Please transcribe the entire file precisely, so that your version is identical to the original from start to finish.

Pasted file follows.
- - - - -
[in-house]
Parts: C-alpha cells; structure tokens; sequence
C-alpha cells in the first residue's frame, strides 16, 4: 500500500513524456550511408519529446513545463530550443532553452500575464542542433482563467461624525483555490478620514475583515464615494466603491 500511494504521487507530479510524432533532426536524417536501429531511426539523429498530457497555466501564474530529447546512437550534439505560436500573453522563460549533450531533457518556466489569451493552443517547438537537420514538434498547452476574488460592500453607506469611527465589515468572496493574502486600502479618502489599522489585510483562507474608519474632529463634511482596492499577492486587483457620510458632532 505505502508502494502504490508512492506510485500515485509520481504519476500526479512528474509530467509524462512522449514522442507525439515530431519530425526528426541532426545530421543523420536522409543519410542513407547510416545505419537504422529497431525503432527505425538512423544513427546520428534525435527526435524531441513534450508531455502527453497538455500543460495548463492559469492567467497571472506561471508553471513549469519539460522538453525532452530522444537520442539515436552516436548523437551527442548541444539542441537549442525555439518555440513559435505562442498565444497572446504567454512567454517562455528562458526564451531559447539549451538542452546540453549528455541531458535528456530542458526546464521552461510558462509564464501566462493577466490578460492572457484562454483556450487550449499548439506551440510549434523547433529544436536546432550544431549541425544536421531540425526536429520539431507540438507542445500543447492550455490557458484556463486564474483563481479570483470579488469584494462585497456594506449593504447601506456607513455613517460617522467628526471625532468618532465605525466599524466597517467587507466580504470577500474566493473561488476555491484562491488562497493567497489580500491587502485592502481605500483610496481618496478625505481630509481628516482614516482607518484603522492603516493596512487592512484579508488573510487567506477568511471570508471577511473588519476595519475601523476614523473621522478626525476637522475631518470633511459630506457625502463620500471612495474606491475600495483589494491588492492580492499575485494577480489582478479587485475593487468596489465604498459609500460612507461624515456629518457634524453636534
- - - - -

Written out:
[in-house]
Parts: C-alpha cells; structure tokens; sequence
C-alpha cells in the first residue's frame, strides 16, 4: 500500500513524456550511408519529446513545463530550443532553452500575464542542433482563467461624525483555490478620514475583515464615494466603491 500511494504521487507530479510524432533532426536524417536501429531511426539523429498530457497555466501564474530529447546512437550534439505560436500573453522563460549533450531533457518556466489569451493552443517547438537537420514538434498547452476574488460592500453607506469611527465589515468572496493574502486600502479618502489599522489585510483562507474608519474632529463634511482596492499577492486587483457620510458632532 505505502508502494502504490508512492506510485500515485509520481504519476500526479512528474509530467509524462512522449514522442507525439515530431519530425526528426541532426545530421543523420536522409543519410542513407547510416545505419537504422529497431525503432527505425538512423544513427546520428534525435527526435524531441513534450508531455502527453497538455500543460495548463492559469492567467497571472506561471508553471513549469519539460522538453525532452530522444537520442539515436552516436548523437551527442548541444539542441537549442525555439518555440513559435505562442498565444497572446504567454512567454517562455528562458526564451531559447539549451538542452546540453549528455541531458535528456530542458526546464521552461510558462509564464501566462493577466490578460492572457484562454483556450487550449499548439506551440510549434523547433529544436536546432550544431549541425544536421531540425526536429520539431507540438507542445500543447492550455490557458484556463486564474483563481479570483470579488469584494462585497456594506449593504447601506456607513455613517460617522467628526471625532468618532465605525466599524466597517467587507466580504470577500474566493473561488476555491484562491488562497493567497489580500491587502485592502481605500483610496481618496478625505481630509481628516482614516482607518484603522492603516493596512487592512484579508488573510487567506477568511471570508471577511473588519476595519475601523476614523473621522478626525476637522475631518470633511459630506457625502463620500471612495474606491475600495483589494491588492492580492499575485494577480489582478479587485475593487468596489465604498459609500460612507461624515456629518457634524453636534